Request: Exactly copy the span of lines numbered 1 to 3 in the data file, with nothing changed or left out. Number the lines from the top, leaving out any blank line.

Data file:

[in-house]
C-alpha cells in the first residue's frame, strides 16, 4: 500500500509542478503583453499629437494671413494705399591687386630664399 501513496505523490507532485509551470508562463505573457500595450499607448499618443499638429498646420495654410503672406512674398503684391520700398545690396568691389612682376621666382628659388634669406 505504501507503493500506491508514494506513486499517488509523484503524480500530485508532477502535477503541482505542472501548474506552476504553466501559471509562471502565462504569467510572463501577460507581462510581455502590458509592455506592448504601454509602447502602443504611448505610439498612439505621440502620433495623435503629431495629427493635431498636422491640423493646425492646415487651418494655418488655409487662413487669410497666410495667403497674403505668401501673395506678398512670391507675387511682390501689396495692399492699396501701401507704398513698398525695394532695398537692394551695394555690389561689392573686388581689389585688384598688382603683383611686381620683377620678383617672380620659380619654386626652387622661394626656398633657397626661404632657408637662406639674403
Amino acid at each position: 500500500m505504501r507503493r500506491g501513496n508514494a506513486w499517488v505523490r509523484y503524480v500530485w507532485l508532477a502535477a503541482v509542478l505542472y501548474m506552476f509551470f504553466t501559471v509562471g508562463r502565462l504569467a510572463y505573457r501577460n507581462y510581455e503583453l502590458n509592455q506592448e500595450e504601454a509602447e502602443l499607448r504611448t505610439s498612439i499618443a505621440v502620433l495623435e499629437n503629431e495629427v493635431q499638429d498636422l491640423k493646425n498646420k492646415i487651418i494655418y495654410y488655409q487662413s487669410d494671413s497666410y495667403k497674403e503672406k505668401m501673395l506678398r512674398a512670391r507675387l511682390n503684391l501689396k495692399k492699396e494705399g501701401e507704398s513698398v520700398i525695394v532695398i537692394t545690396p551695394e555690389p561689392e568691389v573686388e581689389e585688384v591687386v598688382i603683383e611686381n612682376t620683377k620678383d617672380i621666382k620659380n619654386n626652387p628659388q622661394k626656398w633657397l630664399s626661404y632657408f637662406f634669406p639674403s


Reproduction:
[in-house]
C-alpha cells in the first residue's frame, strides 16, 4: 500500500509542478503583453499629437494671413494705399591687386630664399 501513496505523490507532485509551470508562463505573457500595450499607448499618443499638429498646420495654410503672406512674398503684391520700398545690396568691389612682376621666382628659388634669406 505504501507503493500506491508514494506513486499517488509523484503524480500530485508532477502535477503541482505542472501548474506552476504553466501559471509562471502565462504569467510572463501577460507581462510581455502590458509592455506592448504601454509602447502602443504611448505610439498612439505621440502620433495623435503629431495629427493635431498636422491640423493646425492646415487651418494655418488655409487662413487669410497666410495667403497674403505668401501673395506678398512670391507675387511682390501689396495692399492699396501701401507704398513698398525695394532695398537692394551695394555690389561689392573686388581689389585688384598688382603683383611686381620683377620678383617672380620659380619654386626652387622661394626656398633657397626661404632657408637662406639674403
Amino acid at each position: 500500500m505504501r507503493r500506491g501513496n508514494a506513486w499517488v505523490r509523484y503524480v500530485w507532485l508532477a502535477a503541482v509542478l505542472y501548474m506552476f509551470f504553466t501559471v509562471g508562463r502565462l504569467a510572463y505573457r501577460n507581462y510581455e503583453l502590458n509592455q506592448e500595450e504601454a509602447e502602443l499607448r504611448t505610439s498612439i499618443a505621440v502620433l495623435e499629437n503629431e495629427v493635431q499638429d498636422l491640423k493646425n498646420k492646415i487651418i494655418y495654410y488655409q487662413s487669410d494671413s497666410y495667403k497674403e503672406k505668401m501673395l506678398r512674398a512670391r507675387l511682390n503684391l501689396k495692399k492699396e494705399g501701401e507704398s513698398v520700398i525695394v532695398i537692394t545690396p551695394e555690389p561689392e568691389v573686388e581689389e585688384v591687386v598688382i603683383e611686381n612682376t620683377k620678383d617672380i621666382k620659380n619654386n626652387p628659388q622661394k626656398w633657397l630664399s626661404y632657408f637662406f634669406p639674403s